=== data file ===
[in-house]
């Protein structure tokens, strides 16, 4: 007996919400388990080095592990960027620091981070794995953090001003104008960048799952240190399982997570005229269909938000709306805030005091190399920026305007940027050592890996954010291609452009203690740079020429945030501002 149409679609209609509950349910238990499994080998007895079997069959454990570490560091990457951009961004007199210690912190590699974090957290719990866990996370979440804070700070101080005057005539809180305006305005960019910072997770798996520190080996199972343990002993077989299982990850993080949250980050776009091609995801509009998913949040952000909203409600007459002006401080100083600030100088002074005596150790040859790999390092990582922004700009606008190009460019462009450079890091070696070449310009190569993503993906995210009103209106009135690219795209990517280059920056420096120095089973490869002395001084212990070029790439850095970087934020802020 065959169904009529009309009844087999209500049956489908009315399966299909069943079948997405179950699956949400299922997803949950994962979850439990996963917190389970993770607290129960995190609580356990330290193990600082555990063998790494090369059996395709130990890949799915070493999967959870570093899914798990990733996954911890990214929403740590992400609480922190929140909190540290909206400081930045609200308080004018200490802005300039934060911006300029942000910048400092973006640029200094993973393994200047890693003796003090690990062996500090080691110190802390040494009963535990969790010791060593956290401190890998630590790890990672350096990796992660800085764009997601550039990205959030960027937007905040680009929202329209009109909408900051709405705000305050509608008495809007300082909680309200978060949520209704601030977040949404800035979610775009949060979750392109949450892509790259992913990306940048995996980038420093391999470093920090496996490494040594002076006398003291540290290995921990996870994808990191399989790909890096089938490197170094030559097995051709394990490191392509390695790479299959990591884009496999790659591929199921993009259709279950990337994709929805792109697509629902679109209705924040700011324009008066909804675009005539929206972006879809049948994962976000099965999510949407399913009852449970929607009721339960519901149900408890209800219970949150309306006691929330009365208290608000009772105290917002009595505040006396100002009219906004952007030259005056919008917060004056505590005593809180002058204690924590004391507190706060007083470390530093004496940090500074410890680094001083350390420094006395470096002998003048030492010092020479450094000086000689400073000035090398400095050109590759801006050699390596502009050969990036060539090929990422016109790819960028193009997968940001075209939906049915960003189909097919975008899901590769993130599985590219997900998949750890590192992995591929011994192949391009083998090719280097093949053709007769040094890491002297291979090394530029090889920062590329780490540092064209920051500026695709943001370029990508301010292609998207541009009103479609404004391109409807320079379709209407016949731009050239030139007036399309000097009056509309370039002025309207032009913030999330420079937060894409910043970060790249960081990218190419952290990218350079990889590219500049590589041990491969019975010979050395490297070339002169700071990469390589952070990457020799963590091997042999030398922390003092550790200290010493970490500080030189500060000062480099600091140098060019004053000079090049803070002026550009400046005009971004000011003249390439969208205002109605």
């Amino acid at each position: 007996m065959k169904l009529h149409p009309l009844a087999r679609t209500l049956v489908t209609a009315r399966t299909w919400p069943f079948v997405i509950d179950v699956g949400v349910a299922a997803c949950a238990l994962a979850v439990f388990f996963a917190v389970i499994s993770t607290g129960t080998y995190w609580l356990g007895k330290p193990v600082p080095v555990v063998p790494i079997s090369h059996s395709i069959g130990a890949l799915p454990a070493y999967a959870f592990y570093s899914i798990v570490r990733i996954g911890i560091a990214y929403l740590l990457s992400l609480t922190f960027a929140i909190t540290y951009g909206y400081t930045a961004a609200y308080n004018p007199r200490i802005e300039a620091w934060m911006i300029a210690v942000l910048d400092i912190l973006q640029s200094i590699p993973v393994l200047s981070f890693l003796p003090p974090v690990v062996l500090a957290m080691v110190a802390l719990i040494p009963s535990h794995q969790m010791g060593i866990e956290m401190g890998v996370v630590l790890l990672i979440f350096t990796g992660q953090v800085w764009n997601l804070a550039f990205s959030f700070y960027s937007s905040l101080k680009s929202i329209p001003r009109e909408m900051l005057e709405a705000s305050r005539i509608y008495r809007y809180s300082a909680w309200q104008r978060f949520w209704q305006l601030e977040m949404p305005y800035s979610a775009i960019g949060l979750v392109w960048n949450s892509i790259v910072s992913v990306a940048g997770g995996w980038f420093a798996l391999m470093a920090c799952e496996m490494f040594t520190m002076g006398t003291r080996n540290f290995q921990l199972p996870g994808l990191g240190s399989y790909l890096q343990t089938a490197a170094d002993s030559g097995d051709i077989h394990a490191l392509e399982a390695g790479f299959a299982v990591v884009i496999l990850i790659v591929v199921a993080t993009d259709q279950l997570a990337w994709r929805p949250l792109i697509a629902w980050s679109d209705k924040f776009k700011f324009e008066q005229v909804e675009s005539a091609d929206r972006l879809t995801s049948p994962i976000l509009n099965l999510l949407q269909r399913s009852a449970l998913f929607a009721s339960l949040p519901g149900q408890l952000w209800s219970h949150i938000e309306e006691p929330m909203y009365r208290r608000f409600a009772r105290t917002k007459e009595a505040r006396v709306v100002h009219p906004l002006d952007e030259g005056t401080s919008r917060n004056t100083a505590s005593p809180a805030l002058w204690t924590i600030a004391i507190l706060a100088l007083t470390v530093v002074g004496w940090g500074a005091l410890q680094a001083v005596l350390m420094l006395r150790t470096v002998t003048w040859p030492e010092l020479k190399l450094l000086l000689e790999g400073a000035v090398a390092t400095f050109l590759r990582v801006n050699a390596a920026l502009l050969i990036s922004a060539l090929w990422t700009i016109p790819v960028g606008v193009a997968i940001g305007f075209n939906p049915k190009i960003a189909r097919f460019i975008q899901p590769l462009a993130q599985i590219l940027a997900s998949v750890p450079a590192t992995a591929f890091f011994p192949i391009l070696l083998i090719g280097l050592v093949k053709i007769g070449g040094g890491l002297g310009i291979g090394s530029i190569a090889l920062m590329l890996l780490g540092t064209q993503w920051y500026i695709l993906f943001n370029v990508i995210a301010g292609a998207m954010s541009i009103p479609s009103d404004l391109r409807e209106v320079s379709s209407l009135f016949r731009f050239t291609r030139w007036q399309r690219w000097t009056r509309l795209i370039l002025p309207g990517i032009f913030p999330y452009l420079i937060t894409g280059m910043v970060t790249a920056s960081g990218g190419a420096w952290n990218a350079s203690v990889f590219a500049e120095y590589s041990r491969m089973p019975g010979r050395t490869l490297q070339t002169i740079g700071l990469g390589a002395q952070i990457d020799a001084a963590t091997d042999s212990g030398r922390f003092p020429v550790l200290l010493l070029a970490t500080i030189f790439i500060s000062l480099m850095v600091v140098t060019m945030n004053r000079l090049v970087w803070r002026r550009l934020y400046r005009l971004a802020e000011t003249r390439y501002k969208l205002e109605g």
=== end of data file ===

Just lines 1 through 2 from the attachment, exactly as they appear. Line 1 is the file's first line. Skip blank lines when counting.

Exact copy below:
[in-house]
């Protein structure tokens, strides 16, 4: 007996919400388990080095592990960027620091981070794995953090001003104008960048799952240190399982997570005229269909938000709306805030005091190399920026305007940027050592890996954010291609452009203690740079020429945030501002 149409679609209609509950349910238990499994080998007895079997069959454990570490560091990457951009961004007199210690912190590699974090957290719990866990996370979440804070700070101080005057005539809180305006305005960019910072997770798996520190080996199972343990002993077989299982990850993080949250980050776009091609995801509009998913949040952000909203409600007459002006401080100083600030100088002074005596150790040859790999390092990582922004700009606008190009460019462009450079890091070696070449310009190569993503993906995210009103209106009135690219795209990517280059920056420096120095089973490869002395001084212990070029790439850095970087934020802020 065959169904009529009309009844087999209500049956489908009315399966299909069943079948997405179950699956949400299922997803949950994962979850439990996963917190389970993770607290129960995190609580356990330290193990600082555990063998790494090369059996395709130990890949799915070493999967959870570093899914798990990733996954911890990214929403740590992400609480922190929140909190540290909206400081930045609200308080004018200490802005300039934060911006300029942000910048400092973006640029200094993973393994200047890693003796003090690990062996500090080691110190802390040494009963535990969790010791060593956290401190890998630590790890990672350096990796992660800085764009997601550039990205959030960027937007905040680009929202329209009109909408900051709405705000305050509608008495809007300082909680309200978060949520209704601030977040949404800035979610775009949060979750392109949450892509790259992913990306940048995996980038420093391999470093920090496996490494040594002076006398003291540290290995921990996870994808990191399989790909890096089938490197170094030559097995051709394990490191392509390695790479299959990591884009496999790659591929199921993009259709279950990337994709929805792109697509629902679109209705924040700011324009008066909804675009005539929206972006879809049948994962976000099965999510949407399913009852449970929607009721339960519901149900408890209800219970949150309306006691929330009365208290608000009772105290917002009595505040006396100002009219906004952007030259005056919008917060004056505590005593809180002058204690924590004391507190706060007083470390530093004496940090500074410890680094001083350390420094006395470096002998003048030492010092020479450094000086000689400073000035090398400095050109590759801006050699390596502009050969990036060539090929990422016109790819960028193009997968940001075209939906049915960003189909097919975008899901590769993130599985590219997900998949750890590192992995591929011994192949391009083998090719280097093949053709007769040094890491002297291979090394530029090889920062590329780490540092064209920051500026695709943001370029990508301010292609998207541009009103479609404004391109409807320079379709209407016949731009050239030139007036399309000097009056509309370039002025309207032009913030999330420079937060894409910043970060790249960081990218190419952290990218350079990889590219500049590589041990491969019975010979050395490297070339002169700071990469390589952070990457020799963590091997042999030398922390003092550790200290010493970490500080030189500060000062480099600091140098060019004053000079090049803070002026550009400046005009971004000011003249390439969208205002109605």